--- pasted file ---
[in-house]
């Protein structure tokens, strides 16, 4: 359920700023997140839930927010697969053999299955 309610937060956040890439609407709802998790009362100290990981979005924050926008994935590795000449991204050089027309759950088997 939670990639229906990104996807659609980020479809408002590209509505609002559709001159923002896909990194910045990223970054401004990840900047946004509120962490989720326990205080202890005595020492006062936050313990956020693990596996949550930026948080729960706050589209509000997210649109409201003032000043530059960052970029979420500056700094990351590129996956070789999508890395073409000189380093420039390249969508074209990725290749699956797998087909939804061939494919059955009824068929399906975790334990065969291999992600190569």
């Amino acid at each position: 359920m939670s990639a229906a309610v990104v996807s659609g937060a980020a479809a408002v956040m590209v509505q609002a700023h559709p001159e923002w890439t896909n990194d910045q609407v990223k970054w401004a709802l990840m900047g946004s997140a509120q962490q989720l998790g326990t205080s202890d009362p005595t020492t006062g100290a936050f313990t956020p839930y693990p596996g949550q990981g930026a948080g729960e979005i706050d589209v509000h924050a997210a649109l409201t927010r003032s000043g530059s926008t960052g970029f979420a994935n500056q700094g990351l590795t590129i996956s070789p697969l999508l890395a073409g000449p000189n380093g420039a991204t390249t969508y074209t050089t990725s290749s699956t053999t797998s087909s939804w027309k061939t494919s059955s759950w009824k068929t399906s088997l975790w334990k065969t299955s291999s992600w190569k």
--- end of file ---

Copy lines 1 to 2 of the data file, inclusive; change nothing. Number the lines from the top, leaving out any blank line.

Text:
[in-house]
């Protein structure tokens, strides 16, 4: 359920700023997140839930927010697969053999299955 309610937060956040890439609407709802998790009362100290990981979005924050926008994935590795000449991204050089027309759950088997 939670990639229906990104996807659609980020479809408002590209509505609002559709001159923002896909990194910045990223970054401004990840900047946004509120962490989720326990205080202890005595020492006062936050313990956020693990596996949550930026948080729960706050589209509000997210649109409201003032000043530059960052970029979420500056700094990351590129996956070789999508890395073409000189380093420039390249969508074209990725290749699956797998087909939804061939494919059955009824068929399906975790334990065969291999992600190569």